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Posted: March 1, 2014 10:00 p.m.

Good news

Good news

It is always interesting when February rolls around to read the stories of the efforts, successes and past accomplishments of the many older African Americans of our community; although not recognized in their time, they are finally getting their due.

The accomplishments and courage of people like Janet Goodman, Forest Sawyer and Arthur Johnson are remarkable. There are so many other folks who accomplished much, and deserve to be recognized as well.

One such story that ran in the paper this past week was about the 1965 R.L. Cousins High School basketball team that went all the way to the finals of the Georgia Interscholastic Association Class A basketball state tournament.

If you missed the story, we recommend you go to and read it.

This team, made up of kids who were more like a family than a basketball team, was the pride and joy of a then-separated African American community.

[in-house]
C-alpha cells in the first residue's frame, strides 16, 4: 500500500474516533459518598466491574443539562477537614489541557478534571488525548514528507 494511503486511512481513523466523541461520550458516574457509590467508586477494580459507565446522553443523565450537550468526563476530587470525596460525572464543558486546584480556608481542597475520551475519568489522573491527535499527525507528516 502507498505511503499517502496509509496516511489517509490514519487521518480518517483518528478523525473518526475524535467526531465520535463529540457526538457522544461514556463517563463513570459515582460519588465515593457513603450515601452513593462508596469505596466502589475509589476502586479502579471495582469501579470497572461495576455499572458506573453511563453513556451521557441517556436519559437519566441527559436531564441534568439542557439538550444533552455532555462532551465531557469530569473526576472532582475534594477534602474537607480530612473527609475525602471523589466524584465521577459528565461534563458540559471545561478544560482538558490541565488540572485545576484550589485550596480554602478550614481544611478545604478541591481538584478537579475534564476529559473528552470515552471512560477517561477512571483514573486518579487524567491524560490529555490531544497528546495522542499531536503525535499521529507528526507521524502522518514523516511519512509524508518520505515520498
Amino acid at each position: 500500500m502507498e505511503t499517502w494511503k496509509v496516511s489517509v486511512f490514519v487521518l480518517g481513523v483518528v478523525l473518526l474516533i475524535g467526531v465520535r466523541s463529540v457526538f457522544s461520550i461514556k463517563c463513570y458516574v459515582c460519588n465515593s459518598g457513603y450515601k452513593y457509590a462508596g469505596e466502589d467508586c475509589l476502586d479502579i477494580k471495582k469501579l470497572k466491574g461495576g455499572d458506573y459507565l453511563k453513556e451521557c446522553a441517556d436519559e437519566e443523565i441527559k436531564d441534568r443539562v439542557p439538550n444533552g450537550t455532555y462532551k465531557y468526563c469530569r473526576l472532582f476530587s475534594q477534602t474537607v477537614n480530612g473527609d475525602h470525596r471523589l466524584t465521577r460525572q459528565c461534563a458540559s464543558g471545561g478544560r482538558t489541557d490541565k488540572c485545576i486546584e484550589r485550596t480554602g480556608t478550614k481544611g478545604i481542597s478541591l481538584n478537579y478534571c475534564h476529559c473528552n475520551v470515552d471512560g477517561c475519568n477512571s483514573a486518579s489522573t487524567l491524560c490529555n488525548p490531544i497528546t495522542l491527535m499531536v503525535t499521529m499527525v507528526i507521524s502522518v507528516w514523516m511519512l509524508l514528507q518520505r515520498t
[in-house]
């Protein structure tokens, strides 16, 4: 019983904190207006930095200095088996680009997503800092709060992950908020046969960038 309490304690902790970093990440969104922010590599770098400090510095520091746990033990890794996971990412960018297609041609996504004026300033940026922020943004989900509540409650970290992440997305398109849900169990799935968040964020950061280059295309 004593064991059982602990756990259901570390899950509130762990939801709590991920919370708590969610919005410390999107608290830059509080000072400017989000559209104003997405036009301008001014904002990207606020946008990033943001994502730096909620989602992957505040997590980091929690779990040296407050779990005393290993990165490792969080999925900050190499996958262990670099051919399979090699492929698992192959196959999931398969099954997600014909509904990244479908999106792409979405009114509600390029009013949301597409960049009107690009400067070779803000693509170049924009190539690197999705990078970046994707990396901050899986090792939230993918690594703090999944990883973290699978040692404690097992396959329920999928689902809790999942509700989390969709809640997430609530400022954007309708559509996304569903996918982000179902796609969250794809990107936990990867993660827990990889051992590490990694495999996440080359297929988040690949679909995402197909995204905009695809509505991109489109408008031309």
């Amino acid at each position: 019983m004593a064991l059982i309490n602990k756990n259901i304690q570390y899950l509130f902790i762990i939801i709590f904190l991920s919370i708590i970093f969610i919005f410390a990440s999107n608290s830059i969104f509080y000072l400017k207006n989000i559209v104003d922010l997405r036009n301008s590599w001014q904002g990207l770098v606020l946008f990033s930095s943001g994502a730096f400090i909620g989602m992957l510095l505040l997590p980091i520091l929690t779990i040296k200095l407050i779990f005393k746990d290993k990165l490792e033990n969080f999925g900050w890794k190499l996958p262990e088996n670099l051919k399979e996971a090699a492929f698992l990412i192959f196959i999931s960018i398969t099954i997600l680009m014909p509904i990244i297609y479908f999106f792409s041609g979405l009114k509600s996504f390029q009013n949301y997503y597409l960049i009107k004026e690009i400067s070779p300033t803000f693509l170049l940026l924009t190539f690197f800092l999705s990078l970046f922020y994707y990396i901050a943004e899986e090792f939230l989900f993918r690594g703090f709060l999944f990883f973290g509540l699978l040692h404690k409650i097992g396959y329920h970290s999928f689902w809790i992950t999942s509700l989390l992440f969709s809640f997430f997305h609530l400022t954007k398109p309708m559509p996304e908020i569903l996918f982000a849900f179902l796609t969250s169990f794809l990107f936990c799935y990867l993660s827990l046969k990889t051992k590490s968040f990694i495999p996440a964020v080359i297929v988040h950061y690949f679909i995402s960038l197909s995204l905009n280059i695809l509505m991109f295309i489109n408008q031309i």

The Wolverines’ story is one filled with determination and courage.

In our community, they were fortunate enough to play in a covered gym of sorts. But they competed against other community black teams they actually had to play outside on dirt courts. Can you imagine doing this in the dead of winter?

During that time the Wolverines managed to have an unauthorized scrimmage against a mighty Newton County High School team. We have no official record of who won that game between two basketball powerhouses, but we would have gladly paid to see it.

We would have liked to have gone to our files to contribute additional details about this band of Wolverines, but there was never anything written.

It was a shameful era, even for the News.

We have come a long way since those days of racial segregation; we now have black leaders who sit in leadership positions throughout our county.

The story of the Wolverines should remind all of us that people who do good in our community need to be honored and praised, no matter their nationality or color.

We salute our championship Wolverines, even though it’s 49 years late.

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